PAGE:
Hip surgery and hip replacement
The body’s largest ball and socket joint is designed to handle repetitive motion and large stresses. A thin tissue called synovial membrane surrounds the hip joint. In a healthy hip, this membrane makes a small amount of fluid that lubricates the cartilage and eliminates almost all friction during hip movement. Bands of tissue called ligaments (the hip capsule) connect the ball to the socket and provide stability to the joint. However, the hip joint is vulnerable to injury over time and is the most common joint replaced in the body. Children and young adults can have developmental hip dysplasia that can lead to early injuries and arthritis.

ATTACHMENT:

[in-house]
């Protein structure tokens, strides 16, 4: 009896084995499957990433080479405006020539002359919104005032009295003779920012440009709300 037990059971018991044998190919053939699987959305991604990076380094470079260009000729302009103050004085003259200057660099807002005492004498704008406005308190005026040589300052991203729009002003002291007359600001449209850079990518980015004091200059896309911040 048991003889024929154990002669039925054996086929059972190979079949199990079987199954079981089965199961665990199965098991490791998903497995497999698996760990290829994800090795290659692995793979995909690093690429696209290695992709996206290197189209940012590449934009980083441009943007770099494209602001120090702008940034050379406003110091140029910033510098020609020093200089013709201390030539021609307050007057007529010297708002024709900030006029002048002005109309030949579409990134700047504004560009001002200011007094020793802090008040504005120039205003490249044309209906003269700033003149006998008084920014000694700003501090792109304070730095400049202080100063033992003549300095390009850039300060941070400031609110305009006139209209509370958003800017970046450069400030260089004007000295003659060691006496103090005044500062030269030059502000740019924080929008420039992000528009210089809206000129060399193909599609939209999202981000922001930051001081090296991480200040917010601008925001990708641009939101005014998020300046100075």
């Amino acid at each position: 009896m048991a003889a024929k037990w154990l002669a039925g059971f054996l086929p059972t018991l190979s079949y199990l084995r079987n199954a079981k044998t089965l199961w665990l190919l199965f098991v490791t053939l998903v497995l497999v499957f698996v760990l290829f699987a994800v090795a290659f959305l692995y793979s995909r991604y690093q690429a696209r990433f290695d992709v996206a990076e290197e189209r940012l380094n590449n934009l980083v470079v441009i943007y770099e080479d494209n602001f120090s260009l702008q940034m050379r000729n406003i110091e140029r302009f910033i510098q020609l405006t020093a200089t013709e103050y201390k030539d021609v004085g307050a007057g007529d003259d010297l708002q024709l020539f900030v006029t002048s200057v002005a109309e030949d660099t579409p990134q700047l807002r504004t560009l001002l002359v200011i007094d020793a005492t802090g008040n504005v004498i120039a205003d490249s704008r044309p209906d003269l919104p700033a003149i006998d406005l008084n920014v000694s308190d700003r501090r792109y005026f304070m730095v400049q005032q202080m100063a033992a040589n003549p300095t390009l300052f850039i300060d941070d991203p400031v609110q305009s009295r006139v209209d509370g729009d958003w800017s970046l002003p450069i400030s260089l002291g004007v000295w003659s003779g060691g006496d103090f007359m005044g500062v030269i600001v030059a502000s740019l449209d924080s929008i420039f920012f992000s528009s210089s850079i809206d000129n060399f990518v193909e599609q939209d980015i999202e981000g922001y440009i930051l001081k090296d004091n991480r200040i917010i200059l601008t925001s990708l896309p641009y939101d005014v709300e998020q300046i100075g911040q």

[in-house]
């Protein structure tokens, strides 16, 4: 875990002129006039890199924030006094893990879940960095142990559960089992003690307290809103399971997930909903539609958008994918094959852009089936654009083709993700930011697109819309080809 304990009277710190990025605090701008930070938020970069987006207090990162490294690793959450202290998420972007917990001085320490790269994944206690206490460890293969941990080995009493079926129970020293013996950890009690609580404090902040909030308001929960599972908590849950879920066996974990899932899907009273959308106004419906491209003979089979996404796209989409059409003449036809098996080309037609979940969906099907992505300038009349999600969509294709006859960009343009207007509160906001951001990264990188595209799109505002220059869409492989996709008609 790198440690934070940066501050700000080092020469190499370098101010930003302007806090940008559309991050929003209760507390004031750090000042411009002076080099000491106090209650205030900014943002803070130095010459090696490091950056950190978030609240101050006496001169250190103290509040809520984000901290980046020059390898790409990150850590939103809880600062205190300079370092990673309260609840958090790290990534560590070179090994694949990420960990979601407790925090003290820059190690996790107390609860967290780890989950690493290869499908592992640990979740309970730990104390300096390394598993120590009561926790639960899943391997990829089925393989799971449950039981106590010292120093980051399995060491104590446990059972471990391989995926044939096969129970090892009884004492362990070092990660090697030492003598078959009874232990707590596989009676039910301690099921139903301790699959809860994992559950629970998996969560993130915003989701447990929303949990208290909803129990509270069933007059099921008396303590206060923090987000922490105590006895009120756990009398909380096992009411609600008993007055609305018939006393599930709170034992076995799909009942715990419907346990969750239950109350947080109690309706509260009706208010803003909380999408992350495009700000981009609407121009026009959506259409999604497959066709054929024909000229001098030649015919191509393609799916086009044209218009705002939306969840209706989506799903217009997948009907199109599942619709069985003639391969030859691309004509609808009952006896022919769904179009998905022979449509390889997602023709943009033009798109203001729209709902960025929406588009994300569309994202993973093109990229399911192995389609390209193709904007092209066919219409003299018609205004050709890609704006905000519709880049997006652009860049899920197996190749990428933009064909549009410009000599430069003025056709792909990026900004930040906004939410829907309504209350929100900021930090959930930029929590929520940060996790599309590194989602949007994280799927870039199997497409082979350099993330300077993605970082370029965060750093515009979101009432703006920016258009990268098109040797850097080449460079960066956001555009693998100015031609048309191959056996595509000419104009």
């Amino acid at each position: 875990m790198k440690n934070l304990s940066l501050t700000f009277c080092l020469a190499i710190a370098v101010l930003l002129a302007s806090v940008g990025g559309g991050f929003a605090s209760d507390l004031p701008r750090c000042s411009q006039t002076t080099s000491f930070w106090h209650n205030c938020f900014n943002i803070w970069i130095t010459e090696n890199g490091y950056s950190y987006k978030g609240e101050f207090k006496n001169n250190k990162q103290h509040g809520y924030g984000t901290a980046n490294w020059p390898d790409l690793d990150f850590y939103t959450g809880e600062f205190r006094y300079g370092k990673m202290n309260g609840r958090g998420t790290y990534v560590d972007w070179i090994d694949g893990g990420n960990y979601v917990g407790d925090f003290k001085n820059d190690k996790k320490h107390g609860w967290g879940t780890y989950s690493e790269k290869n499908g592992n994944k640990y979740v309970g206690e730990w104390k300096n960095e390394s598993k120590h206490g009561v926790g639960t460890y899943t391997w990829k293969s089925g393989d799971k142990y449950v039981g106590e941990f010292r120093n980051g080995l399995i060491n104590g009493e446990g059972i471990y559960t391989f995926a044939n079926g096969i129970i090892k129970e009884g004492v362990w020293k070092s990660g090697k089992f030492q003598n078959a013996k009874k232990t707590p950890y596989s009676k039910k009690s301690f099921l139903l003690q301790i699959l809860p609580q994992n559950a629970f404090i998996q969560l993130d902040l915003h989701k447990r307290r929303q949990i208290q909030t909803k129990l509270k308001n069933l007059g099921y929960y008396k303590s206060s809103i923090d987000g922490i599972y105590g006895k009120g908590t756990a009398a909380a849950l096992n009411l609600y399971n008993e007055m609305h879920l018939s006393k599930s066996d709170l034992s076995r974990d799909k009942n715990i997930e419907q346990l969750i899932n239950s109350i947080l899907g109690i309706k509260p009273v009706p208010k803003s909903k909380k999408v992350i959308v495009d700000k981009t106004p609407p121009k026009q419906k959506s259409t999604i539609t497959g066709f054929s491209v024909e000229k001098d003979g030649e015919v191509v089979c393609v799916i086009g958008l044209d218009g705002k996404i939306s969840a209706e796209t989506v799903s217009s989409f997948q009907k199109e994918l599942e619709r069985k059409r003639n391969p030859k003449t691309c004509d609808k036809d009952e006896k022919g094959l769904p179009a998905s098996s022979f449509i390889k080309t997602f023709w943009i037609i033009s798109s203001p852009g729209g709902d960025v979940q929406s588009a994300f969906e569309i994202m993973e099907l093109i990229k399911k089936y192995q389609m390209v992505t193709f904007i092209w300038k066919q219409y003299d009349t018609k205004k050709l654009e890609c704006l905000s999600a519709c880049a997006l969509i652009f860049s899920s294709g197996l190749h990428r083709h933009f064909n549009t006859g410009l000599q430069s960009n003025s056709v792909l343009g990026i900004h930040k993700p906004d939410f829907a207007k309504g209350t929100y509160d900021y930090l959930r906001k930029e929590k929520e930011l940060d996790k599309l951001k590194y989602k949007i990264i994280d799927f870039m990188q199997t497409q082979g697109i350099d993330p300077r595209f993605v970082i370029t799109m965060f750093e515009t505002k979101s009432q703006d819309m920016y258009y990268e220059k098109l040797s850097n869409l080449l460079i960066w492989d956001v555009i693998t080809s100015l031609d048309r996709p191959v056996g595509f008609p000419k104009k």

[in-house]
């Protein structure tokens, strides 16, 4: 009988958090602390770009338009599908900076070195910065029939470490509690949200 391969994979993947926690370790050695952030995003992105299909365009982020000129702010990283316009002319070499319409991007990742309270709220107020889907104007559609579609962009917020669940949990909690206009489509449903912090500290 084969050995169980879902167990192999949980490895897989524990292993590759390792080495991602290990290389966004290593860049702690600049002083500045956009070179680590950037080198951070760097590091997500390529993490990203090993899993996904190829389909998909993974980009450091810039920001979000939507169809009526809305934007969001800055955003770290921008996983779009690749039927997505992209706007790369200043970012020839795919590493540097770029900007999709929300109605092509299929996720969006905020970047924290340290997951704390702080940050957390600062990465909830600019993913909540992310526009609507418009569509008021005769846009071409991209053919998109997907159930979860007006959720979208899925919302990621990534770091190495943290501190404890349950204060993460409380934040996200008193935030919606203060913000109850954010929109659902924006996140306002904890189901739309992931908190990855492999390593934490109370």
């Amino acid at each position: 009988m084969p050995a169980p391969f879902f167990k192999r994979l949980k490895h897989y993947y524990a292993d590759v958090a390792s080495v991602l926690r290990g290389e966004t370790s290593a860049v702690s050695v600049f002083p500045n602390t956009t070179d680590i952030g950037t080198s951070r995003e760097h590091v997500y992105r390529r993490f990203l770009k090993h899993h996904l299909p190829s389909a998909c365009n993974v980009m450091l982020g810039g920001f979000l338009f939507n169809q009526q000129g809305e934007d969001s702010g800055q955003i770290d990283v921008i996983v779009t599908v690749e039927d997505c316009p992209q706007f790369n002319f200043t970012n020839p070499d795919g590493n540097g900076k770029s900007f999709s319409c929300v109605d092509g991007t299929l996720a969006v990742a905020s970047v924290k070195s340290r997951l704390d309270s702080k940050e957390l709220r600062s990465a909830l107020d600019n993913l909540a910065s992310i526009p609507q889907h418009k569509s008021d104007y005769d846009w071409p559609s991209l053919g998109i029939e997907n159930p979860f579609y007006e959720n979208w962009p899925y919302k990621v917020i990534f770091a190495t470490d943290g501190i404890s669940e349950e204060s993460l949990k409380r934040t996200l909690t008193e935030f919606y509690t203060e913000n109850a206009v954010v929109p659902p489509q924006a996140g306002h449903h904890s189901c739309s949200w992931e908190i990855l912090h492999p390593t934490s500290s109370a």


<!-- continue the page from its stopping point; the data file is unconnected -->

The video below can walk you through some of the common hip injuries to help you understand conditions and their treatments.